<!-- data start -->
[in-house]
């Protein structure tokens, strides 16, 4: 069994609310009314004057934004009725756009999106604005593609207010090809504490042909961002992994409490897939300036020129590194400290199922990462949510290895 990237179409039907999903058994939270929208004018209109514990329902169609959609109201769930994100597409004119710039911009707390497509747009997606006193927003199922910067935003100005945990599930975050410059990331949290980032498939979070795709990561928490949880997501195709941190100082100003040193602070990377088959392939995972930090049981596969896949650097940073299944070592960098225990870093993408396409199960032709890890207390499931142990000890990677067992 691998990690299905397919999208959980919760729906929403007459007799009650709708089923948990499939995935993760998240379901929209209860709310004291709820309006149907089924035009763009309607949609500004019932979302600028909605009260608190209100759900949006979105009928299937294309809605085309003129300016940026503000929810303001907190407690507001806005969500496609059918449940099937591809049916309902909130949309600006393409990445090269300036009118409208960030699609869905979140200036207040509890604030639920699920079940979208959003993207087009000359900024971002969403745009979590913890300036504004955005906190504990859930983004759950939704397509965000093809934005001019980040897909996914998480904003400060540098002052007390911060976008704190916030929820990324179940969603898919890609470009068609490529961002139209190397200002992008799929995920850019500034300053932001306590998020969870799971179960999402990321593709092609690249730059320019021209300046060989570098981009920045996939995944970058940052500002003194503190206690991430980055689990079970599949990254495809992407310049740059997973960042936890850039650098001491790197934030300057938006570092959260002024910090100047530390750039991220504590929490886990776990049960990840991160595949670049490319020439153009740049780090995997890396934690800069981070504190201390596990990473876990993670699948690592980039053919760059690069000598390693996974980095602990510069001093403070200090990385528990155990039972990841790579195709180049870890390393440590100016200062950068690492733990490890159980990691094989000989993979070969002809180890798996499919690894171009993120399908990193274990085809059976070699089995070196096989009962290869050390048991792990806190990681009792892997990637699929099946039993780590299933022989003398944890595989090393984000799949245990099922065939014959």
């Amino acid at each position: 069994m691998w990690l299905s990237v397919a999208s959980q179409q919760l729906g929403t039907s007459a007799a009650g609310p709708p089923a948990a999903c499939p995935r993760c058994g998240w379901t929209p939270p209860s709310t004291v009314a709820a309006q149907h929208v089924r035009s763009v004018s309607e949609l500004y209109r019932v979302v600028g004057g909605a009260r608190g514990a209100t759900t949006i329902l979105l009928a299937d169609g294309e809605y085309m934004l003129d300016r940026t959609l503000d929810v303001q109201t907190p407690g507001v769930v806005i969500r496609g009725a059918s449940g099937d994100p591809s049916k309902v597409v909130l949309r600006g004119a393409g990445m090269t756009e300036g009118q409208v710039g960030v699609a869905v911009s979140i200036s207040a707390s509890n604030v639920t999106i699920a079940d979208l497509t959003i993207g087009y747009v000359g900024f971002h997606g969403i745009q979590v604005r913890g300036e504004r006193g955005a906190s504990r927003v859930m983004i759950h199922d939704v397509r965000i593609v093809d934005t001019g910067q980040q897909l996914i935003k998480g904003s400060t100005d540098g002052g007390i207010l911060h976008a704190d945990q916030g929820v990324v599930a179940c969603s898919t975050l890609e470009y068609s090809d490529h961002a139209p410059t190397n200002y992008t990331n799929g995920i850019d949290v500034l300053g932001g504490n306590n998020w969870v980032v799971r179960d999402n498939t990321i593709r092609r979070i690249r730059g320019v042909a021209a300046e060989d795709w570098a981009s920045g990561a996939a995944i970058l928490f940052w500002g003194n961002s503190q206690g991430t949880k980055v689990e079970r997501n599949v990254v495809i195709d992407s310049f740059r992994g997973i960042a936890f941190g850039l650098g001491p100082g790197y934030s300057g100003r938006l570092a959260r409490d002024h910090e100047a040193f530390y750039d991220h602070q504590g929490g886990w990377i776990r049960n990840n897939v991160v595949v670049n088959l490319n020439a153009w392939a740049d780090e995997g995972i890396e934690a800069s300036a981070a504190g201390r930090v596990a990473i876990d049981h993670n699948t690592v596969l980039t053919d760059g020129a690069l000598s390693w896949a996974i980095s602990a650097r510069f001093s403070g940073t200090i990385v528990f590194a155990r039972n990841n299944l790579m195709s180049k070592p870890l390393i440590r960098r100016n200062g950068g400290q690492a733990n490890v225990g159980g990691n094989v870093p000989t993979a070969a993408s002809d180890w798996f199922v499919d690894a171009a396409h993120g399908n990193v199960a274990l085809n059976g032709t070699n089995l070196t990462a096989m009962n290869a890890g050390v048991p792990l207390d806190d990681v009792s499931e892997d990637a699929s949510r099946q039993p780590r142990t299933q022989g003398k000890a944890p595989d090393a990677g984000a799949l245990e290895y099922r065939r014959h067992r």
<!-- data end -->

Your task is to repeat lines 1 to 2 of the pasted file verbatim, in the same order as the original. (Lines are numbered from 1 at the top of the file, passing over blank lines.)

[in-house]
């Protein structure tokens, strides 16, 4: 069994609310009314004057934004009725756009999106604005593609207010090809504490042909961002992994409490897939300036020129590194400290199922990462949510290895 990237179409039907999903058994939270929208004018209109514990329902169609959609109201769930994100597409004119710039911009707390497509747009997606006193927003199922910067935003100005945990599930975050410059990331949290980032498939979070795709990561928490949880997501195709941190100082100003040193602070990377088959392939995972930090049981596969896949650097940073299944070592960098225990870093993408396409199960032709890890207390499931142990000890990677067992 691998990690299905397919999208959980919760729906929403007459007799009650709708089923948990499939995935993760998240379901929209209860709310004291709820309006149907089924035009763009309607949609500004019932979302600028909605009260608190209100759900949006979105009928299937294309809605085309003129300016940026503000929810303001907190407690507001806005969500496609059918449940099937591809049916309902909130949309600006393409990445090269300036009118409208960030699609869905979140200036207040509890604030639920699920079940979208959003993207087009000359900024971002969403745009979590913890300036504004955005906190504990859930983004759950939704397509965000093809934005001019980040897909996914998480904003400060540098002052007390911060976008704190916030929820990324179940969603898919890609470009068609490529961002139209190397200002992008799929995920850019500034300053932001306590998020969870799971179960999402990321593709092609690249730059320019021209300046060989570098981009920045996939995944970058940052500002003194503190206690991430980055689990079970599949990254495809992407310049740059997973960042936890850039650098001491790197934030300057938006570092959260002024910090100047530390750039991220504590929490886990776990049960990840991160595949670049490319020439153009740049780090995997890396934690800069981070504190201390596990990473876990993670699948690592980039053919760059690069000598390693996974980095602990510069001093403070200090990385528990155990039972990841790579195709180049870890390393440590100016200062950068690492733990490890159980990691094989000989993979070969002809180890798996499919690894171009993120399908990193274990085809059976070699089995070196096989009962290869050390048991792990806190990681009792892997990637699929099946039993780590299933022989003398944890595989090393984000799949245990099922065939014959």